With that approach, following the concepts of that dietary pyramid of inclusion of core foods within that hierarchical balance, but also avoiding ultra-processed foods and fast-food except for occasional celebrations; all my four children remained generally healthy and free of major illnesses throughout their entire childhood. They left home in their late teens fit, healthy and lean. Despite limitations due to food sensitivities and added restrictions due to my own healthy-food beliefs, none of them developed a concerning relationship with food or had any eating disorders. Moreover, and most importantly, they did not fear any of the common staple foods as being part of a healthy diet.

Fast- forward to 2018.

So if the diet-pyramid is so healthy, which I believe it is, what is all this fear in the press about foods high in carbohydrates supposedly making us gain weight; and supposedly the root cause of obesity; and a risk factor for diabetes and heart disease?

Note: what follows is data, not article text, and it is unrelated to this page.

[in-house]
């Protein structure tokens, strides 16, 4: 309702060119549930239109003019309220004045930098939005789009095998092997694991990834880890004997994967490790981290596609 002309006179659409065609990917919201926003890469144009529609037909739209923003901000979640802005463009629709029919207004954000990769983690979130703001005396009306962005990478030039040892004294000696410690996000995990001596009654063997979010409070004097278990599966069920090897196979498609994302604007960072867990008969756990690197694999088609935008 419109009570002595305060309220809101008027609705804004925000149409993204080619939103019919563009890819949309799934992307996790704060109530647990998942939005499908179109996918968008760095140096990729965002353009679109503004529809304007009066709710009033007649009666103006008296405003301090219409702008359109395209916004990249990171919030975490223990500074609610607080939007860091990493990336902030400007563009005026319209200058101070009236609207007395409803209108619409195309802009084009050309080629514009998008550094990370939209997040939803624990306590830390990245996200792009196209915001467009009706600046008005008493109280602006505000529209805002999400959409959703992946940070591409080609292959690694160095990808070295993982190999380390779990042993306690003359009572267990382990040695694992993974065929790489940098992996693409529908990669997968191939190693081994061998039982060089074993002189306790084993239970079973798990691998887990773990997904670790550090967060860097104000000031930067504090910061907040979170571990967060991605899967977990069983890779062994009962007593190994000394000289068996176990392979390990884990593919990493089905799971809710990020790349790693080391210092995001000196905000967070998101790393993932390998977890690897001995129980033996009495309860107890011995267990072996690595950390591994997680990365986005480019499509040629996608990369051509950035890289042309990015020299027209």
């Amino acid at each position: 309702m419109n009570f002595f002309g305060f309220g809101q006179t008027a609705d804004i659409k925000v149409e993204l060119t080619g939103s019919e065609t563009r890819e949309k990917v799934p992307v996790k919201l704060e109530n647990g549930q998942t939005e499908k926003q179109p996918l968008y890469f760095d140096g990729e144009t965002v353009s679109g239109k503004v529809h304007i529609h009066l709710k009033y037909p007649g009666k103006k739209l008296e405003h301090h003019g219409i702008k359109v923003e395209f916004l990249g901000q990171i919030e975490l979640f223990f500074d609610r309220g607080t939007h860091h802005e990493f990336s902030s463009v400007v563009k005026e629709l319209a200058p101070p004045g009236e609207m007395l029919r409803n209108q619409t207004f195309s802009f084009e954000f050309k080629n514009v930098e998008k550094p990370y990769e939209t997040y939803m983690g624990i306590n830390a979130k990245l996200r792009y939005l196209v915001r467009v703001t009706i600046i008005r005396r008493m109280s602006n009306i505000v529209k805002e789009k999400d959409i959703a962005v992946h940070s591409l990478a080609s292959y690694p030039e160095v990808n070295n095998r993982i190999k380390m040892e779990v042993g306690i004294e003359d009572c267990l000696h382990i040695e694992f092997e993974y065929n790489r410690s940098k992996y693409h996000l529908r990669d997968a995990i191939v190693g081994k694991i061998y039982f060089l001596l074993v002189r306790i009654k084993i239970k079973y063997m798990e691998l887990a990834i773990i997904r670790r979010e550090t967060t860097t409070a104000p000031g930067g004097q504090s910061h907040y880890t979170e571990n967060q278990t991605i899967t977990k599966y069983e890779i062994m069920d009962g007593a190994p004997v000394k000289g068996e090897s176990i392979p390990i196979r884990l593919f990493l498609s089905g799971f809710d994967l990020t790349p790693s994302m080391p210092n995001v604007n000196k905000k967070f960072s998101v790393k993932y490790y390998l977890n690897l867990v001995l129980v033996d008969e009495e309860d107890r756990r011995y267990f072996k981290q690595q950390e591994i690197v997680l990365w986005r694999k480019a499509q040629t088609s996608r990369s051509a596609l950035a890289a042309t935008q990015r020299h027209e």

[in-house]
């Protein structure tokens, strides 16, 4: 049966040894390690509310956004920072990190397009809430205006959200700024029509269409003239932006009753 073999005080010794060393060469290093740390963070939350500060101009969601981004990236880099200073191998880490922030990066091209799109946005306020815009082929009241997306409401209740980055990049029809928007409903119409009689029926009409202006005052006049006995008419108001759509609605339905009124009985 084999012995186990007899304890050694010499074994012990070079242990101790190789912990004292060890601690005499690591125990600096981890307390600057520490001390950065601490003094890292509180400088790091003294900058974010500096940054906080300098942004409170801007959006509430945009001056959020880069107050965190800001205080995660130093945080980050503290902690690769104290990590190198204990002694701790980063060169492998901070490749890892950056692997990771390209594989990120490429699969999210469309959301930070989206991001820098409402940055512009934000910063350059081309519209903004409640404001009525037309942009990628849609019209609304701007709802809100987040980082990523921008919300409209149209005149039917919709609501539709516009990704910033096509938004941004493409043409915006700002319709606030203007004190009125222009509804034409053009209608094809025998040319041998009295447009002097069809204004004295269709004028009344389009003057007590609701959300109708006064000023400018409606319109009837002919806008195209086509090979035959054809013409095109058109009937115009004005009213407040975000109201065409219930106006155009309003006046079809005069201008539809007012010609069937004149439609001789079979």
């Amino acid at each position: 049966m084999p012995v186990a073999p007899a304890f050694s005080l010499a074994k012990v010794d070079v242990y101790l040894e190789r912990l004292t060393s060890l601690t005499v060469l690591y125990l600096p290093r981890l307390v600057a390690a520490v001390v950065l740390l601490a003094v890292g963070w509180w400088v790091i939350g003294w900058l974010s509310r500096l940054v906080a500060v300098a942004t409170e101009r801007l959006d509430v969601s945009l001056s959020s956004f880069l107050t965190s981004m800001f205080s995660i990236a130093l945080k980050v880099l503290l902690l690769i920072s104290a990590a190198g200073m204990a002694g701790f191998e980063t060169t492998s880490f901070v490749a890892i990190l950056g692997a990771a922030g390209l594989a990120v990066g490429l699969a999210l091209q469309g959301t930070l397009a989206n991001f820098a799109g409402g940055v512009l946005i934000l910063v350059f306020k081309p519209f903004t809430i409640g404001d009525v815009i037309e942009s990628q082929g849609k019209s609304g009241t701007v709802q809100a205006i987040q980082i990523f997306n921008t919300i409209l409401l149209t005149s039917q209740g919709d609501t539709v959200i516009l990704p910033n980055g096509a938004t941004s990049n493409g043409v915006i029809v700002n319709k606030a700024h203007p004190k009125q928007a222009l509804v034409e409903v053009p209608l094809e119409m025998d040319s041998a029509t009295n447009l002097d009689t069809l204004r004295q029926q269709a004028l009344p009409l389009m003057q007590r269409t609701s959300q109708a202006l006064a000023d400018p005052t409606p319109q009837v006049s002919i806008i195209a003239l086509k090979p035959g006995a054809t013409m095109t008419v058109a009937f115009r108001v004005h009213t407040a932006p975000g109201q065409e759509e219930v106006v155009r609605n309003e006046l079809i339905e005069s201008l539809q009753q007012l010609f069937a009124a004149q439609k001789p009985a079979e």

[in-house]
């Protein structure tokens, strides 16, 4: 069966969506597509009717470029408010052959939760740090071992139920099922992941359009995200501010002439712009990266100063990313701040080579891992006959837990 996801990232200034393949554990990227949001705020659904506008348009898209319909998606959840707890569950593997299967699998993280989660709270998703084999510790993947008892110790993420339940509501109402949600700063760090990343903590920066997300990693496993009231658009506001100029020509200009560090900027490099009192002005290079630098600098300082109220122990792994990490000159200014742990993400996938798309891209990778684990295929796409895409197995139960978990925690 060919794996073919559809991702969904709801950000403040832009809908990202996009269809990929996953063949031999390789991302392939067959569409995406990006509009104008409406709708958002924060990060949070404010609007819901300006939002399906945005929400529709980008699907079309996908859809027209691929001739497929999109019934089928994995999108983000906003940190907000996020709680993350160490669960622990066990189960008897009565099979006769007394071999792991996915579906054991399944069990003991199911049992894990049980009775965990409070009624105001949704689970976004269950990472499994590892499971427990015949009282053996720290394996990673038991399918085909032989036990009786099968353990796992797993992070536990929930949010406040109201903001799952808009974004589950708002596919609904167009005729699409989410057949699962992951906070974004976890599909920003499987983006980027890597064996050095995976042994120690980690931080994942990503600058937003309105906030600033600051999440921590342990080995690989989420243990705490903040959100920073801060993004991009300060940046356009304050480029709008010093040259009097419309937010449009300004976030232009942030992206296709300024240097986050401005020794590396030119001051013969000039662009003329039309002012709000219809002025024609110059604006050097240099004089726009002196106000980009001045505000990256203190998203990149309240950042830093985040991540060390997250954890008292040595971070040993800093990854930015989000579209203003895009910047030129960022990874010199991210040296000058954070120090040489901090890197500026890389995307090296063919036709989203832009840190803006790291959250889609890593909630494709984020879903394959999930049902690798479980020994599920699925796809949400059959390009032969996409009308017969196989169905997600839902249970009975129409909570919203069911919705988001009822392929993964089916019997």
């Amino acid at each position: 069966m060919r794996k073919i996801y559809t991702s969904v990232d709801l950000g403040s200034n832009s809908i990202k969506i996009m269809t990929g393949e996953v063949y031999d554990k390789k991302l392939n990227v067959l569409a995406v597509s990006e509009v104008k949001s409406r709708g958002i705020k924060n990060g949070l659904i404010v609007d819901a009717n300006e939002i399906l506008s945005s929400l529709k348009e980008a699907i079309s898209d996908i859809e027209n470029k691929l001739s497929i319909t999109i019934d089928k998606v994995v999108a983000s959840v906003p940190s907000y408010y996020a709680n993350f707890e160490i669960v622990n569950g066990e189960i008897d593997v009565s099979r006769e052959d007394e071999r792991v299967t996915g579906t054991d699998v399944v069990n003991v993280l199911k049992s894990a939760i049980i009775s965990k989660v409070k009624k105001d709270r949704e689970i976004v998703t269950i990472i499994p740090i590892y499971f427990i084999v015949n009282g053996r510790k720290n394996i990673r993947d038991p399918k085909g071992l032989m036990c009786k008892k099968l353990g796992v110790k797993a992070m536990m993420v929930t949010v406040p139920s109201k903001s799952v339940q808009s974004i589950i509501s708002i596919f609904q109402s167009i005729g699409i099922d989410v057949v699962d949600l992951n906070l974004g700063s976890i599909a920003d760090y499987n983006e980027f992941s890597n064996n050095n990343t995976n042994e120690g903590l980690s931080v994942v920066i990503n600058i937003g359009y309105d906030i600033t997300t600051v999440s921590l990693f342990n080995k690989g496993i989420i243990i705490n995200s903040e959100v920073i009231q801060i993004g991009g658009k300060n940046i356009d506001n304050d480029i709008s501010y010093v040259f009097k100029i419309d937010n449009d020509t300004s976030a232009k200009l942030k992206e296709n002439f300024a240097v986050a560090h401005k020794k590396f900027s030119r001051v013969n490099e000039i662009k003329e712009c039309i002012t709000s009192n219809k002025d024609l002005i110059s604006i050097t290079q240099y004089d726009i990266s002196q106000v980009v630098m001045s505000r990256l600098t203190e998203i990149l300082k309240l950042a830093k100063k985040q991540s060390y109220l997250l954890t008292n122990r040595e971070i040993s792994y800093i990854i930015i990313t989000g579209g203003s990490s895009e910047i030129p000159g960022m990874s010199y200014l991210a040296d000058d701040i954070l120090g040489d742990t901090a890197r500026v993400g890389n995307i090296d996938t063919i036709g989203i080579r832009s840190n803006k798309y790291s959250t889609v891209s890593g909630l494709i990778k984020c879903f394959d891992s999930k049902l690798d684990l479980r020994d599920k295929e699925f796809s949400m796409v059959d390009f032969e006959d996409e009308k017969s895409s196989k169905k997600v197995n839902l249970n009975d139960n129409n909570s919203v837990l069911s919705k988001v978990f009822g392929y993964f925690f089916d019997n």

Exactly … what is this fear?

Is it justified?

Is eating bread, potatoes, pasta and cereals harmful?

Is eating brightly coloured fruits and vegetables protective and therefore essential?

If bread, pasta, potatoes and cereals supposedly so harmful; why are they regarded as staple foods in so many cultures?

In a series of articles on staple foods, I will explore biochemistry, the scientific literature and other food cultures to find out.

To Be Continued


Note to this story:
My son’s question was in 1987 and my children are now aged 37, 35, 31 and 29 years old.

Disclaimer: Nothing in this article or on this website should be taken as medical or dietary advice. Anyone reading any information provided within should seek advice from their own medical practitioner for any issue, disease, illness or health-related problem they may have. Always seek your own advice from a medical practitioner or dietitian before changing your own diet.